If you don’t want to read the story behind this personal decision, here’s a TL;DR version.
These five steps are how we decided where to live. Maybe this framework will work for you, too.
My husband Ben and I have spent many weekends and vacations visiting small towns for their hiking trails.
Each time, we’d look around at the mountains and the quaintness of the town and say to each other, I wonder what it’s like to live here.
It was just a fantasy during our first few years together. We wouldn’t actually move to a small town in the mountains. We were used to cities and their amenities, having access to diverse restaurants and yoga studios and tech scenes. And we both needed to be self-employed, or at least have the freedom to work remotely, to live in a smaller town without worrying about finding a job there.
But over the last couple of years, we started to get serious about giving ourselves better access to mountains. We wanted to hike and bike and run on trails in our daily life, not just during vacations.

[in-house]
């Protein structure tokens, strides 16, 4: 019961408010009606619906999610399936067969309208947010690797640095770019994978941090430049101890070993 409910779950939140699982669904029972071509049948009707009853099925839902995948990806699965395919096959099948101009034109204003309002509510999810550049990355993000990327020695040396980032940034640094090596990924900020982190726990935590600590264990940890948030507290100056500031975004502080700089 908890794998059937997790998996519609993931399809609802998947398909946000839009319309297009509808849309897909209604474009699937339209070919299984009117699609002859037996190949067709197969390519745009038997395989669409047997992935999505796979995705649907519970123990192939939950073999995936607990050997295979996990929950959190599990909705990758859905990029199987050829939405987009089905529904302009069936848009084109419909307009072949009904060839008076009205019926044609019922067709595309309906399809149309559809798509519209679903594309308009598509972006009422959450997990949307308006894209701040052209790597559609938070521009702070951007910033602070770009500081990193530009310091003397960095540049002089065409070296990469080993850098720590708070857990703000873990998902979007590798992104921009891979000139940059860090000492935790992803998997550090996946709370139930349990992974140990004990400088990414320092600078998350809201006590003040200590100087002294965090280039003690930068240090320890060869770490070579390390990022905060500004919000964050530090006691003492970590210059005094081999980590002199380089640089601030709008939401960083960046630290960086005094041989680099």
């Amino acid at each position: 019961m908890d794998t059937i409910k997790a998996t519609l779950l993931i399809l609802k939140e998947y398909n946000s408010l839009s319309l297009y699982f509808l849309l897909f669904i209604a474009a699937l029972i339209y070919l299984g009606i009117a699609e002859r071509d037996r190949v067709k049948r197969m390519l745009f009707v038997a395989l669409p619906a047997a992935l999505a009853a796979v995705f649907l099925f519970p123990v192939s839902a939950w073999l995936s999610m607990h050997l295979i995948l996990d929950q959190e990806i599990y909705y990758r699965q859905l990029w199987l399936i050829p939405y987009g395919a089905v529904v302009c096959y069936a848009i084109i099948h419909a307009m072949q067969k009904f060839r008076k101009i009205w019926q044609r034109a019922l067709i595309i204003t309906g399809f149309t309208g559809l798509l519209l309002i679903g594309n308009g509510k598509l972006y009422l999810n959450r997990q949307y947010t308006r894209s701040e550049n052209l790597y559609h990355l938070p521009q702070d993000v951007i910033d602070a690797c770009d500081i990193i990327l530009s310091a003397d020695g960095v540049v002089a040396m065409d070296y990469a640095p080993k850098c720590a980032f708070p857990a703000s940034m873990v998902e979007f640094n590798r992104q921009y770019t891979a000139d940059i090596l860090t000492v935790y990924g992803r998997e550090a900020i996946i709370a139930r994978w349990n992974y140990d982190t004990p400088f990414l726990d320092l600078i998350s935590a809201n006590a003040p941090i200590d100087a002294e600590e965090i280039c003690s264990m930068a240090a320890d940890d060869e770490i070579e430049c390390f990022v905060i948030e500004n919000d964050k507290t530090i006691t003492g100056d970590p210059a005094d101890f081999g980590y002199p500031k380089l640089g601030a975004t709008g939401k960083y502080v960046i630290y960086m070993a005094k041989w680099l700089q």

Our desire became more acute when we moved to Saint Petersburg, Florida, so I could help grow a company there. While St. Pete has lots going for it — beaches, warm weather, family-friendly, hip restaurants — it was about as far away from the mountains as we could get. Between two all-encompassing full-time jobs and two kids under three years old, our trips to the woods were few and far between. We desperately missed that terrain and the outdoor adventures it brings.
We began to scheme on a move that would take us closer to the outdoors. We planned to stay in Florida for at least another year or two, so it was a slow exploration, no urgency. But as my husband’s business grew, we became more excited by the prospect, so we made a spreadsheet to evaluate our options.
Yes, a spreadsheet. I’m married to a Google Developer Expert who specializes in Google Sheets, so our entire life is organized there.
Here’s what happened next.
Once we started looking for the “perfect place,” I realized this was a search a lot of other people were doing as well. Friends shared that they, too, were looking for the ideal town to get settled or raise their kids. Vox even launched a podcast, Nice Try, dedicated to the topic.